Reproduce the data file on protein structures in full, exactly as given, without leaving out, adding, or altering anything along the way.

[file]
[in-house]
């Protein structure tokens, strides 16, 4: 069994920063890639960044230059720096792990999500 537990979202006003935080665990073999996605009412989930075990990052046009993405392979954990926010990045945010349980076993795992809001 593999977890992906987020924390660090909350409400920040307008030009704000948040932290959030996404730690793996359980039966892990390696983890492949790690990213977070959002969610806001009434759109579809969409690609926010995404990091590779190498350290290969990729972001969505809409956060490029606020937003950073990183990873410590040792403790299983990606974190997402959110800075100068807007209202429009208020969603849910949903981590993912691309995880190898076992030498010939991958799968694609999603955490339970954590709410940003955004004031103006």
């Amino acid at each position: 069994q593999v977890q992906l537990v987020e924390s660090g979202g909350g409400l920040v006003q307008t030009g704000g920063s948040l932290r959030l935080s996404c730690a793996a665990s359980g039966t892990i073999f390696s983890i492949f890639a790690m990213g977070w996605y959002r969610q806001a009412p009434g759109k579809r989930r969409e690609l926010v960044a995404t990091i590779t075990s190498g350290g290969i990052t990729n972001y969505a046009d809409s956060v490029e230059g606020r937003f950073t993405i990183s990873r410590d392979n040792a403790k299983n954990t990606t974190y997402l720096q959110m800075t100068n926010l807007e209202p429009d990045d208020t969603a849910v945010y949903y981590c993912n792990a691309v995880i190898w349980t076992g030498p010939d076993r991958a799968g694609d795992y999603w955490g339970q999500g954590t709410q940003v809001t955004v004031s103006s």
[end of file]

[in-house]
């Protein structure tokens, strides 16, 4: 069994920063890639960044230059720096792990999500 537990979202006003935080665990073999996605009412989930075990990052046009993405392979954990926010990045945010349980076993795992809001 593999977890992906987020924390660090909350409400920040307008030009704000948040932290959030996404730690793996359980039966892990390696983890492949790690990213977070959002969610806001009434759109579809969409690609926010995404990091590779190498350290290969990729972001969505809409956060490029606020937003950073990183990873410590040792403790299983990606974190997402959110800075100068807007209202429009208020969603849910949903981590993912691309995880190898076992030498010939991958799968694609999603955490339970954590709410940003955004004031103006």
């Amino acid at each position: 069994q593999v977890q992906l537990v987020e924390s660090g979202g909350g409400l920040v006003q307008t030009g704000g920063s948040l932290r959030l935080s996404c730690a793996a665990s359980g039966t892990i073999f390696s983890i492949f890639a790690m990213g977070w996605y959002r969610q806001a009412p009434g759109k579809r989930r969409e690609l926010v960044a995404t990091i590779t075990s190498g350290g290969i990052t990729n972001y969505a046009d809409s956060v490029e230059g606020r937003f950073t993405i990183s990873r410590d392979n040792a403790k299983n954990t990606t974190y997402l720096q959110m800075t100068n926010l807007e209202p429009d990045d208020t969603a849910v945010y949903y981590c993912n792990a691309v995880i190898w349980t076992g030498p010939d076993r991958a799968g694609d795992y999603w955490g339970q999500g954590t709410q940003v809001t955004v004031s103006s």